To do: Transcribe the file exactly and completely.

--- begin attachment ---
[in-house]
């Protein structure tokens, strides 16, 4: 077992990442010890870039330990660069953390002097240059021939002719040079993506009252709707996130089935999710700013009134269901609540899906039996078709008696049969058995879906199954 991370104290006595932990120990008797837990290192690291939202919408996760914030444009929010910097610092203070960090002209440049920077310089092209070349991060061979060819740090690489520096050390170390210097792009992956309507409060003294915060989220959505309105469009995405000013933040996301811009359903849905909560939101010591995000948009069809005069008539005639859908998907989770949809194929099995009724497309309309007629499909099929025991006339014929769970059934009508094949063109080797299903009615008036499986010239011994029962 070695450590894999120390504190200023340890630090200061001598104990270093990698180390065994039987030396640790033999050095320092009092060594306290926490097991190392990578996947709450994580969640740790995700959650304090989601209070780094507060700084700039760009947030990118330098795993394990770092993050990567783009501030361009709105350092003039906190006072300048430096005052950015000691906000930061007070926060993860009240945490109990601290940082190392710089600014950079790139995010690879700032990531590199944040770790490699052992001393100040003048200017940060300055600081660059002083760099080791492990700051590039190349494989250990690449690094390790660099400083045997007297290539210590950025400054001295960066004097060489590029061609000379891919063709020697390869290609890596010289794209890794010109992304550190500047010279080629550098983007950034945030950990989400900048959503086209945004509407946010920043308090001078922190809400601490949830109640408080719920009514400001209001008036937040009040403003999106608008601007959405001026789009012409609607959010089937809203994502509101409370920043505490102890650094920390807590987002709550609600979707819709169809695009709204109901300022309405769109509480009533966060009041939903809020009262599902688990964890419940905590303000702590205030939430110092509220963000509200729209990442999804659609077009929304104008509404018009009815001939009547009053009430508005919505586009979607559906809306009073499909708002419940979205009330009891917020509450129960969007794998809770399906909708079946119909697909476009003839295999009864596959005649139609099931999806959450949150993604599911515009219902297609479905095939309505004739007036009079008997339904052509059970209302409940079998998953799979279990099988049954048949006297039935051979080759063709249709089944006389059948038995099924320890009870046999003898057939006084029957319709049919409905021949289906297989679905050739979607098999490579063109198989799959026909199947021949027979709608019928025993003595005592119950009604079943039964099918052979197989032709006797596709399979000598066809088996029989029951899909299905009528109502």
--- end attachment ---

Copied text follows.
[in-house]
């Protein structure tokens, strides 16, 4: 077992990442010890870039330990660069953390002097240059021939002719040079993506009252709707996130089935999710700013009134269901609540899906039996078709008696049969058995879906199954 991370104290006595932990120990008797837990290192690291939202919408996760914030444009929010910097610092203070960090002209440049920077310089092209070349991060061979060819740090690489520096050390170390210097792009992956309507409060003294915060989220959505309105469009995405000013933040996301811009359903849905909560939101010591995000948009069809005069008539005639859908998907989770949809194929099995009724497309309309007629499909099929025991006339014929769970059934009508094949063109080797299903009615008036499986010239011994029962 070695450590894999120390504190200023340890630090200061001598104990270093990698180390065994039987030396640790033999050095320092009092060594306290926490097991190392990578996947709450994580969640740790995700959650304090989601209070780094507060700084700039760009947030990118330098795993394990770092993050990567783009501030361009709105350092003039906190006072300048430096005052950015000691906000930061007070926060993860009240945490109990601290940082190392710089600014950079790139995010690879700032990531590199944040770790490699052992001393100040003048200017940060300055600081660059002083760099080791492990700051590039190349494989250990690449690094390790660099400083045997007297290539210590950025400054001295960066004097060489590029061609000379891919063709020697390869290609890596010289794209890794010109992304550190500047010279080629550098983007950034945030950990989400900048959503086209945004509407946010920043308090001078922190809400601490949830109640408080719920009514400001209001008036937040009040403003999106608008601007959405001026789009012409609607959010089937809203994502509101409370920043505490102890650094920390807590987002709550609600979707819709169809695009709204109901300022309405769109509480009533966060009041939903809020009262599902688990964890419940905590303000702590205030939430110092509220963000509200729209990442999804659609077009929304104008509404018009009815001939009547009053009430508005919505586009979607559906809306009073499909708002419940979205009330009891917020509450129960969007794998809770399906909708079946119909697909476009003839295999009864596959005649139609099931999806959450949150993604599911515009219902297609479905095939309505004739007036009079008997339904052509059970209302409940079998998953799979279990099988049954048949006297039935051979080759063709249709089944006389059948038995099924320890009870046999003898057939006084029957319709049919409905021949289906297989679905050739979607098999490579063109198989799959026909199947021949027979709608019928025993003595005592119950009604079943039964099918052979197989032709006797596709399979000598066809088996029989029951899909299905009528109502």